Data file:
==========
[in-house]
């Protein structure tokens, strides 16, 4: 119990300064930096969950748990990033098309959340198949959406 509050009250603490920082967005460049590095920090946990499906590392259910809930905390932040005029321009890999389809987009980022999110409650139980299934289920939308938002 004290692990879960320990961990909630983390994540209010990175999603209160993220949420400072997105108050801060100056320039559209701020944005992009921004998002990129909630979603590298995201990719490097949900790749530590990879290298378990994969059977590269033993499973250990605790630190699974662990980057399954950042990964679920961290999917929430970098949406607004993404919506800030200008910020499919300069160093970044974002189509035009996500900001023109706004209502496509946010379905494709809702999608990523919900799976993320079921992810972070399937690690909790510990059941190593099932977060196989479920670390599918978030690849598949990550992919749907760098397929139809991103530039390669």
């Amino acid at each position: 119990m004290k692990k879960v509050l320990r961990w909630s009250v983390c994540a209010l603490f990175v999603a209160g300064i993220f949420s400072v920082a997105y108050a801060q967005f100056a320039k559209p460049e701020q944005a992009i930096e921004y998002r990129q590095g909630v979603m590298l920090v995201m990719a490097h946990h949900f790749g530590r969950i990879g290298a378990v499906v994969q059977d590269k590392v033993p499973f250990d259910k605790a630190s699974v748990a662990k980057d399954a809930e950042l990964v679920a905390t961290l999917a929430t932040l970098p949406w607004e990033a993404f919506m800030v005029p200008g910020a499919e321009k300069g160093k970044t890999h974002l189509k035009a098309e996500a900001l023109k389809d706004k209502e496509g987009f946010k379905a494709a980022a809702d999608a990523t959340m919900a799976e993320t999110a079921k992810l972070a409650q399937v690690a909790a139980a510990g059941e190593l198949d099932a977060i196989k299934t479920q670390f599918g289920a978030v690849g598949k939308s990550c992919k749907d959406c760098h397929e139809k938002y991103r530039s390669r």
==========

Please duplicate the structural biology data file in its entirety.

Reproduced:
[in-house]
């Protein structure tokens, strides 16, 4: 119990300064930096969950748990990033098309959340198949959406 509050009250603490920082967005460049590095920090946990499906590392259910809930905390932040005029321009890999389809987009980022999110409650139980299934289920939308938002 004290692990879960320990961990909630983390994540209010990175999603209160993220949420400072997105108050801060100056320039559209701020944005992009921004998002990129909630979603590298995201990719490097949900790749530590990879290298378990994969059977590269033993499973250990605790630190699974662990980057399954950042990964679920961290999917929430970098949406607004993404919506800030200008910020499919300069160093970044974002189509035009996500900001023109706004209502496509946010379905494709809702999608990523919900799976993320079921992810972070399937690690909790510990059941190593099932977060196989479920670390599918978030690849598949990550992919749907760098397929139809991103530039390669």
């Amino acid at each position: 119990m004290k692990k879960v509050l320990r961990w909630s009250v983390c994540a209010l603490f990175v999603a209160g300064i993220f949420s400072v920082a997105y108050a801060q967005f100056a320039k559209p460049e701020q944005a992009i930096e921004y998002r990129q590095g909630v979603m590298l920090v995201m990719a490097h946990h949900f790749g530590r969950i990879g290298a378990v499906v994969q059977d590269k590392v033993p499973f250990d259910k605790a630190s699974v748990a662990k980057d399954a809930e950042l990964v679920a905390t961290l999917a929430t932040l970098p949406w607004e990033a993404f919506m800030v005029p200008g910020a499919e321009k300069g160093k970044t890999h974002l189509k035009a098309e996500a900001l023109k389809d706004k209502e496509g987009f946010k379905a494709a980022a809702d999608a990523t959340m919900a799976e993320t999110a079921k992810l972070a409650q399937v690690a909790a139980a510990g059941e190593l198949d099932a977060i196989k299934t479920q670390f599918g289920a978030v690849g598949k939308s990550c992919k749907d959406c760098h397929e139809k938002y991103r530039s390669r």